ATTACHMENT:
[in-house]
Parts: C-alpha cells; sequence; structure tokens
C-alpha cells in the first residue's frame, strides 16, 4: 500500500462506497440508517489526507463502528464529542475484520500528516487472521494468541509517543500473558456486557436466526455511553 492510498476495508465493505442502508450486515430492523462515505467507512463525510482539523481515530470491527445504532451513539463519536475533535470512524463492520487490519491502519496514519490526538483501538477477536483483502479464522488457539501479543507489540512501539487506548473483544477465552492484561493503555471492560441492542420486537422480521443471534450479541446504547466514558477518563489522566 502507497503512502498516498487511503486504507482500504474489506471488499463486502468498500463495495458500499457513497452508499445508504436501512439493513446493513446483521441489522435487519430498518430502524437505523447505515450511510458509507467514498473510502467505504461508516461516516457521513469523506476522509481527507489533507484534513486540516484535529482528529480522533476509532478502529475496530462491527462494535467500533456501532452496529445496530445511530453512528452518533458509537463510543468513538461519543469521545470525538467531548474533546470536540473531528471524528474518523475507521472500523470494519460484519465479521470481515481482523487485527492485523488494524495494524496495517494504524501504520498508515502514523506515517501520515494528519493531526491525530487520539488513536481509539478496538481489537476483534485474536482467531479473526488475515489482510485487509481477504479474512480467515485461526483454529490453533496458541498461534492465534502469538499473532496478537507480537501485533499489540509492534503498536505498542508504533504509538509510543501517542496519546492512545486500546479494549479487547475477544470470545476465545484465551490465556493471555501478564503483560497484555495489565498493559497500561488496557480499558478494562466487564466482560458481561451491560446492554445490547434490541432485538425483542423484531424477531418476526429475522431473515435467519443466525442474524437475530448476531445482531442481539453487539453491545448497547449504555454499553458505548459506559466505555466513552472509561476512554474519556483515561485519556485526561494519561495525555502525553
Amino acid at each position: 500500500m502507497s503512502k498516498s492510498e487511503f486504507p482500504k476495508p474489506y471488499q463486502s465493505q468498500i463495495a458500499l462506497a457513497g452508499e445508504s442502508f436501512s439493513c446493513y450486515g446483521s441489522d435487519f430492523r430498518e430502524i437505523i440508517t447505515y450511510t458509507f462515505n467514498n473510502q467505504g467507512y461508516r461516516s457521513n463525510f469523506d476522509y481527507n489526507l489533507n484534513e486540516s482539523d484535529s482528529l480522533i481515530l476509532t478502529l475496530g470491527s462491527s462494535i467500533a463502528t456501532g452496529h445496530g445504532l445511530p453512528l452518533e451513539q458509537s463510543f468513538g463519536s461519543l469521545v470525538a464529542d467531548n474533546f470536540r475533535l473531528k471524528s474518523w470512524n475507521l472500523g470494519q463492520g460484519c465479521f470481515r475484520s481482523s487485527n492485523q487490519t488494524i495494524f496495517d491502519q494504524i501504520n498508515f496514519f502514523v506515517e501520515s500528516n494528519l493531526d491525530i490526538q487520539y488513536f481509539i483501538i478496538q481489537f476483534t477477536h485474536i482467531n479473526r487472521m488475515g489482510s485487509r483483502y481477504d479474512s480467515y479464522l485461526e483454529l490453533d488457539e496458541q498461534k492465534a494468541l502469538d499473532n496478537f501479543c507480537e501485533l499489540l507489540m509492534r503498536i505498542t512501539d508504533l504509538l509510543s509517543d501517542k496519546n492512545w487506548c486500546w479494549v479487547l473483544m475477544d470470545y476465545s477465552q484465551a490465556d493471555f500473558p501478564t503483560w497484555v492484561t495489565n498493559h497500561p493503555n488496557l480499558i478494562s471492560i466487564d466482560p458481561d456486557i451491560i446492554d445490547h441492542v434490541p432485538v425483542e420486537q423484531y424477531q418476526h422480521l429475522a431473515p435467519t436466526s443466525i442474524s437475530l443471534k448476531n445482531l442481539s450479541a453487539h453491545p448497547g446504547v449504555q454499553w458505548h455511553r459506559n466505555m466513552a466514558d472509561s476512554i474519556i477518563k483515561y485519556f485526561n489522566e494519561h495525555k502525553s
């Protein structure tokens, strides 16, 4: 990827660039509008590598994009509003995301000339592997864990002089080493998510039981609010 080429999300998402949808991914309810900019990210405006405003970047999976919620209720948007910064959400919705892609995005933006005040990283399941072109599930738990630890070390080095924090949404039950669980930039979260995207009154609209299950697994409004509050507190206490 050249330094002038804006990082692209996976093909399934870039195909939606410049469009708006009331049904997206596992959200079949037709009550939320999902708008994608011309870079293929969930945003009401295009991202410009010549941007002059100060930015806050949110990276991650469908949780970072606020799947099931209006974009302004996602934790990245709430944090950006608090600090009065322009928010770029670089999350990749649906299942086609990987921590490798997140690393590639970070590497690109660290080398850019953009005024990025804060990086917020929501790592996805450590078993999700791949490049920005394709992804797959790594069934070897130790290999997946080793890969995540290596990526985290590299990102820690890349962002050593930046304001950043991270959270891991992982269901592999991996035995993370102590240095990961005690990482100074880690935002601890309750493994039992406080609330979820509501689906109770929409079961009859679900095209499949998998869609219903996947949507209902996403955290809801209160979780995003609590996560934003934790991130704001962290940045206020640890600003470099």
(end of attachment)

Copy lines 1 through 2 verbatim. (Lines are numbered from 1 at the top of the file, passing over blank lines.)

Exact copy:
[in-house]
Parts: C-alpha cells; sequence; structure tokens